The microscopic, free-floating algae called phytoplankton — and the tiny zooplankton that eat them — are notoriously difficult to count. Researchers need to know how a warming climate will affect them both. A new kind of smart, lightweight autonomous underwater vehicle (LAUV) can help.
Information Technology and Electrical Engineering (IE)
If you’ve ever wondered about the importance of shipping and navigation, think back to the grounding of the Ever Given container ship in the Suez Canal in March this year. The ship, stuck fast for six days, crippled shipping worldwide at the costs of billions of US dollars. A new edition of a popular textbook looks at marine guidance, navigation and control.
Movies of micromagnets created by researchers at NTNU could further our understanding of materials for the next generation of computers.
Letizia Jaccheri has won a Norwegian award recognizing her efforts to bring more women into the tech industry. She’s been instrumental in helping increase the number of women in leadership positions at the Norwegian University of Science and Technology (NTNU), where she herself is a professor of computer science.
Two professors at NTNU have been awarded prestigious ERC Advanced Grants by the European Research Council.
What’s needed to be able to safely send a vessel to sea with no crew? How will these vessels detect a kayaker or a recreational boat that drifts into the course of the unmanned vessel? A new Centre for Research-Based Innovation, SFI AutoShip, will look for answers to these questions – and more.
Plastic trash gets cleaned up along our beaches. But it’s also important to find out where the plastic comes from. A Norwegian app will soon be able to do this.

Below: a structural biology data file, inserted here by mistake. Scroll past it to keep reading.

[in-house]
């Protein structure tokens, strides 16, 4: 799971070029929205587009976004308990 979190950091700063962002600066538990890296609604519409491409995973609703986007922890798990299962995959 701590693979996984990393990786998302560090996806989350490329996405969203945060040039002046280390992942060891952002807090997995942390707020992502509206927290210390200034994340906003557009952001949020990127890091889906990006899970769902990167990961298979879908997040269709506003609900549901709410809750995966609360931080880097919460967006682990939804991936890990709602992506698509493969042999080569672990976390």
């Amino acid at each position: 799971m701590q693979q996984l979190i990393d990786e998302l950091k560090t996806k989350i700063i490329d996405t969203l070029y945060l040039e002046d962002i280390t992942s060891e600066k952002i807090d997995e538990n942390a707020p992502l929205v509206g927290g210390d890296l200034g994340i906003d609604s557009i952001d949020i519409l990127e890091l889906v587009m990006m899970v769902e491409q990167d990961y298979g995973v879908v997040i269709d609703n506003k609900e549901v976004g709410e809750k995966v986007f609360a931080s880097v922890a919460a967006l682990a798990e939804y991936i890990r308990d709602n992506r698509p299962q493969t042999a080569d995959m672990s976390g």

Harnessing a fundamental property of electrons called spin could help create a new generation of computer chips and faster, more stable and less power hungry devices. NTNU researchers are studying a type of material that could make this technology feasible.
Uncommon lessons learned from the world’s most widespread bird.
Autonomous vehicles are in demand like never before. At NTNU, researchers have developed a circuit board that can be adapted to different drones with simple steps. Airbus has tested the system on a lunar landing prototype.
Hip fractures have higher mortality rates if patients are discharged early because the hospital needs the space and capacity.
Testing families of four or more people would be an effective way to reduce the spread of the coronavirus infection, according to a data simulation model developed at NTNU. The model has initially been used to determine the best testing strategy for Oslo.
Robotic turtles used for surveillance could help prevent escapes from salmon farms. The “turtle robots” are paving the way for a technology that improves monitoring inside sea cages.
Teachers across the globe are working hard to provide classes online for the millions of students who are homebound because of the Covid-19 pandemic. Kahoot, an online interactive learning platform that has its roots in the Norwegian University of Science and Technology, is offering free premium access to help teachers enrich their online offerings.
Do you have poor motor skills or struggle to read, write or solve math problems? Maybe it’s really because of how your brain interprets what it sees.
Cybernetics professor Kristin Ytterstad Pettersen has been awarded the BODE prize for her groundbreaking research in underwater robotics. It is one of the most prestigious technology prizes in the world.
How do children and young people become interested in science? Let them play, create and code, say researchers.
We are approaching the limit for how much more microprocessors can be developed. Gunnar Tufte proposes building computers in a completely new way, inspired by the human brain and nanotechnology.
A new tool will make it easier and cheaper to train individuals who defend us from computer attacks.
Ultraviolet light is used to kill bacteria and viruses, but UV lamps contain toxic mercury. A newly developed nanomaterial is changing that.
Inspecting ship tanks and storage spaces underwater is a challenging task for humans. A start-up company that originated at NTNU is manufacturing autonomous drones that can take over the job – and do it more cheaply.
Blueye is an underwater drone that got its start at NTNU. The drone can be used for serious purposes – such as when it mapped damage to the Norwegian frigate Helge Ingstad – or for entertainment, such as showing cruise passengers the underwater landscape.